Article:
Voters would see that, on the most pressing issue of the past 40 years, the Conservative Party was unable to keep its word. But I have ever confidence that we will deliver and finally, fully, free us from the EU.

Alexander Stafford: Renewables – not just providers of green energy, but enablers of levelling up

15 Jul

Alexander Stafford is MP for Rother Valley.

In every conversation around the clean recovery there is, rightfully, a tendency of NGOs and commentators to look at how we can take the steps needed to achieve our net zero ambition. Job-rich initiatives such as energy efficiency and EV charging development are particularly alluring. The development of green hydrogen is promoted as strongly for its regional growth benefits as much as its importance for decarbonising heat.

The potential role of renewables in the green recovery is celebrated, but often overlooked. But it is these that are already driving jobs in the North of England and would help with this Government’s “levelling-up agenda”, as well as being the most publicly popular.

The Government has an ambitious target of 40GW of offshore wind by 2030, which will bring over £50 billion of investment into the UK over the next decade. The industry is already transforming ports across the country such as Grimsby, Great Yarmouth and Tyneside, employing thousands in high-wage high-value jobs and supporting our levelling up ambitions.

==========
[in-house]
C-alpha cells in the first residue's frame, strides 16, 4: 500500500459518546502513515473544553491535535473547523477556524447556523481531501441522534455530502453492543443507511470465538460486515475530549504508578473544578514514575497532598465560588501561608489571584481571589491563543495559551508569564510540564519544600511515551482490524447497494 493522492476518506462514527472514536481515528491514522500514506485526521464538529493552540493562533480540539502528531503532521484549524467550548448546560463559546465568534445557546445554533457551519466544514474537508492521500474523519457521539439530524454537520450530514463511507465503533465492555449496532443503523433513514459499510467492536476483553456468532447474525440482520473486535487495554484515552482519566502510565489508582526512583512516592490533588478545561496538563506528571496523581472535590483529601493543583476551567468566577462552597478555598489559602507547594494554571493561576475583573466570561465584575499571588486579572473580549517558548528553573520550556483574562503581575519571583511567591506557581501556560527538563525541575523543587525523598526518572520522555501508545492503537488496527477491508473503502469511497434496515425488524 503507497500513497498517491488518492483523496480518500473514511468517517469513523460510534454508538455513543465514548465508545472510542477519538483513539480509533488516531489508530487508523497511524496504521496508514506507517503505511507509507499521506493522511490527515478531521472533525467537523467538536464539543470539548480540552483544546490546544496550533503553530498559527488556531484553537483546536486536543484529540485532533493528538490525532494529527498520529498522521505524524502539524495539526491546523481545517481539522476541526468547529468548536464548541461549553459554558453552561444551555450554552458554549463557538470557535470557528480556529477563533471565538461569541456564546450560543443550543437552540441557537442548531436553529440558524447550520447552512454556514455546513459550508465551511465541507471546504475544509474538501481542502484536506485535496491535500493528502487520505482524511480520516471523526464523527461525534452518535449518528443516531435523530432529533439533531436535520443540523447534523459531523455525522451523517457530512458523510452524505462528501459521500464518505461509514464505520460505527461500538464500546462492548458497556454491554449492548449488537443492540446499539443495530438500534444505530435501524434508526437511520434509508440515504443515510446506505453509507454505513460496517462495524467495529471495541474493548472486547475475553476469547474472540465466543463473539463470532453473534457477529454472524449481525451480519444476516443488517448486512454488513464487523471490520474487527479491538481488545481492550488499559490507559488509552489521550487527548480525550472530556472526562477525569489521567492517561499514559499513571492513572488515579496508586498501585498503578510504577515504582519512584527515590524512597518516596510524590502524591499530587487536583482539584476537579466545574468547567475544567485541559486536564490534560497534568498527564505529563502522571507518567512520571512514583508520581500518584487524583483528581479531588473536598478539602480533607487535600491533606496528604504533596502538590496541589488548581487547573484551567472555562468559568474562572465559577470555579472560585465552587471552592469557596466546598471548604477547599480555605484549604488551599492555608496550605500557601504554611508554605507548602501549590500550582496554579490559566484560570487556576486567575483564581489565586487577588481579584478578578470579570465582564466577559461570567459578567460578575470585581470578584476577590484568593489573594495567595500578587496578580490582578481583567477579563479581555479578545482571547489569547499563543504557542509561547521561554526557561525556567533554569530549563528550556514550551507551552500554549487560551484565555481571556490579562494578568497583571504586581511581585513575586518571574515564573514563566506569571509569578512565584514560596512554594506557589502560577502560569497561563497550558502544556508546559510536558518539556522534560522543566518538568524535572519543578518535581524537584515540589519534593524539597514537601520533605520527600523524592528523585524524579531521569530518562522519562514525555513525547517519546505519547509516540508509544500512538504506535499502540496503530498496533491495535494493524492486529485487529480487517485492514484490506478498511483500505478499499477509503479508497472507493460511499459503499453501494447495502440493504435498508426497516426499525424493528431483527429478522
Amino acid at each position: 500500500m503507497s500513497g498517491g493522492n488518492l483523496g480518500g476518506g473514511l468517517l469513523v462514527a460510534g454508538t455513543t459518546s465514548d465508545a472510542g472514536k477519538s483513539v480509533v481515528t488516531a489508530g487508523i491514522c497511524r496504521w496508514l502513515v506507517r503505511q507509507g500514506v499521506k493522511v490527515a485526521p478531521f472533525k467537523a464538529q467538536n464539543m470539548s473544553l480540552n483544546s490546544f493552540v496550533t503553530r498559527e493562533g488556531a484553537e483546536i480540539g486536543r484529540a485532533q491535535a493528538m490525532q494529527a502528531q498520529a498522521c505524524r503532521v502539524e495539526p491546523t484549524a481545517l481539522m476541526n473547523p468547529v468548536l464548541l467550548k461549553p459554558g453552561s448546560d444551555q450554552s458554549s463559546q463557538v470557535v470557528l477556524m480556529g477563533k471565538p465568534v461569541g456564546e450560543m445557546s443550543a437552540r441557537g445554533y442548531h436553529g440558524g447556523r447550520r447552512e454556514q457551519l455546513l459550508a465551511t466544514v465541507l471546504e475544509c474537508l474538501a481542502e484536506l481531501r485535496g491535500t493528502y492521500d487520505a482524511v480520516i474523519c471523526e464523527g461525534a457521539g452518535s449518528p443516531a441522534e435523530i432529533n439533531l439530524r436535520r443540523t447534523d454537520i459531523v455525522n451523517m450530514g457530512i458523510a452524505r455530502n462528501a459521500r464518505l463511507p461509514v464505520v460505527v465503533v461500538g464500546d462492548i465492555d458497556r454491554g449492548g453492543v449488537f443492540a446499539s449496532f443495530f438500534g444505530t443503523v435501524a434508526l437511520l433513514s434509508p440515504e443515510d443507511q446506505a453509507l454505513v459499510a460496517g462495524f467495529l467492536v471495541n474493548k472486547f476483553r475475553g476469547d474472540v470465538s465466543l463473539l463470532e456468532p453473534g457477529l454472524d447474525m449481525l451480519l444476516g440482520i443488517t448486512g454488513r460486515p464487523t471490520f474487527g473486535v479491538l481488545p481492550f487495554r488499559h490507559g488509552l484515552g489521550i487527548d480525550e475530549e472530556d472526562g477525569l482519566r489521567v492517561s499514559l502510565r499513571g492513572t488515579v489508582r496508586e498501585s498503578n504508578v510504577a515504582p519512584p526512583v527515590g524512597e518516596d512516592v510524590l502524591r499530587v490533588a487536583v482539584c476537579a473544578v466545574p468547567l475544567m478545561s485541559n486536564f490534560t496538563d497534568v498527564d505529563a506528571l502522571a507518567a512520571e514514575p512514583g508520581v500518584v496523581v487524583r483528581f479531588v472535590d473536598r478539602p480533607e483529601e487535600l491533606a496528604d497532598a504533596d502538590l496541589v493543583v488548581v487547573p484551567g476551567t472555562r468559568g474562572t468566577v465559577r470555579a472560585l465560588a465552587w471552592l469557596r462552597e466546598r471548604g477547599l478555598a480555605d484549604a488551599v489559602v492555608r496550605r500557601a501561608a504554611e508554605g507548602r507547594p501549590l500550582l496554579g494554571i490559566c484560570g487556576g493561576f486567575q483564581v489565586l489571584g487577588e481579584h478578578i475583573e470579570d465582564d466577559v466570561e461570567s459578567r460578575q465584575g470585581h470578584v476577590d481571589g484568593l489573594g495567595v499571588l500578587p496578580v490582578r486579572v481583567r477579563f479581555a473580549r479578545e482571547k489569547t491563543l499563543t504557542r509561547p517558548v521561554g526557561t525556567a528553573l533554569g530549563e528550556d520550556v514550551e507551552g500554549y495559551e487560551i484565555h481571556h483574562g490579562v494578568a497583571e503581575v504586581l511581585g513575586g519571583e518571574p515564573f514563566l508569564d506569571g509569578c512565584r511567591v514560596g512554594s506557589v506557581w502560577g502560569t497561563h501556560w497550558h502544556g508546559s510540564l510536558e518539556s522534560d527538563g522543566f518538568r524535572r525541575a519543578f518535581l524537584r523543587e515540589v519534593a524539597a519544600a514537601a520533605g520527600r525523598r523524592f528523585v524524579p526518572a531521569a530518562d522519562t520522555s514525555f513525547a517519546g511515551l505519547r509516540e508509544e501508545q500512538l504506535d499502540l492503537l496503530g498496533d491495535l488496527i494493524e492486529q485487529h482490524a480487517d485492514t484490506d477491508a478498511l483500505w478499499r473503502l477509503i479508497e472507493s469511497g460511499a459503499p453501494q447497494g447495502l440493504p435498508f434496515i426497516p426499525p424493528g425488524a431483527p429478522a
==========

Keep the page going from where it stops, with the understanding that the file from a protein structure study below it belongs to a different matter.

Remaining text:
What’s more, as the cheapest large-scale new power source, the offshore wind that the UK will be building in the coming years, and indeed the onshore wind and solar, will be helping the British economy stay competitive.

Our competitive market framework of Contract of Difference auctions has ensured consumers get the lowest cost renewables, whilst supporting the development of a world-leading supply chain. New companies like Tekmar in Sedgefield have emerged as world-leaders in cables. Traditional oil and gas companies such as James Fisher, headquartered in Barrow-in-Furness, have found new contracts servicing offshore wind farms. However, we could be doing much more to support the development of the UK’s supply chain.

The Prime Minister is looking for infrastructure investment which will unlock future regional growth. The next generation of offshore wind turbines will be almost as tall as the Shard, so it is essential that we re-develop our ports so that they’re able to handle these incredible machines and their component parts.